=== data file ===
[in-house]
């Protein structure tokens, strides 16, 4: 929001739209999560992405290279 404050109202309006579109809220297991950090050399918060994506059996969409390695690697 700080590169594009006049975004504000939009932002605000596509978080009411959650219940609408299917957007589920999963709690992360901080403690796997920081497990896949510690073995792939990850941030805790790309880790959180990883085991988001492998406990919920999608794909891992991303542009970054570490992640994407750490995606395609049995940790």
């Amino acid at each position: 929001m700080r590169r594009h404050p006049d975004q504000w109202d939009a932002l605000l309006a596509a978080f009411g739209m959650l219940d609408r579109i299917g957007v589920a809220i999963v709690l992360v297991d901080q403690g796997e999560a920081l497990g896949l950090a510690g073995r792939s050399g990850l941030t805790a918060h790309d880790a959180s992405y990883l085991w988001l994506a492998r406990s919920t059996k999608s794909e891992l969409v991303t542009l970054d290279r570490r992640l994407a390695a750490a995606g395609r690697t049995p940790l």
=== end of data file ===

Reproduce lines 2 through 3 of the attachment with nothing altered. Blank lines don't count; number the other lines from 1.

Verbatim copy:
């Protein structure tokens, strides 16, 4: 929001739209999560992405290279 404050109202309006579109809220297991950090050399918060994506059996969409390695690697 700080590169594009006049975004504000939009932002605000596509978080009411959650219940609408299917957007589920999963709690992360901080403690796997920081497990896949510690073995792939990850941030805790790309880790959180990883085991988001492998406990919920999608794909891992991303542009970054570490992640994407750490995606395609049995940790």
């Amino acid at each position: 929001m700080r590169r594009h404050p006049d975004q504000w109202d939009a932002l605000l309006a596509a978080f009411g739209m959650l219940d609408r579109i299917g957007v589920a809220i999963v709690l992360v297991d901080q403690g796997e999560a920081l497990g896949l950090a510690g073995r792939s050399g990850l941030t805790a918060h790309d880790a959180s992405y990883l085991w988001l994506a492998r406990s919920t059996k999608s794909e891992l969409v991303t542009l970054d290279r570490r992640l994407a390695a750490a995606g395609r690697t049995p940790l």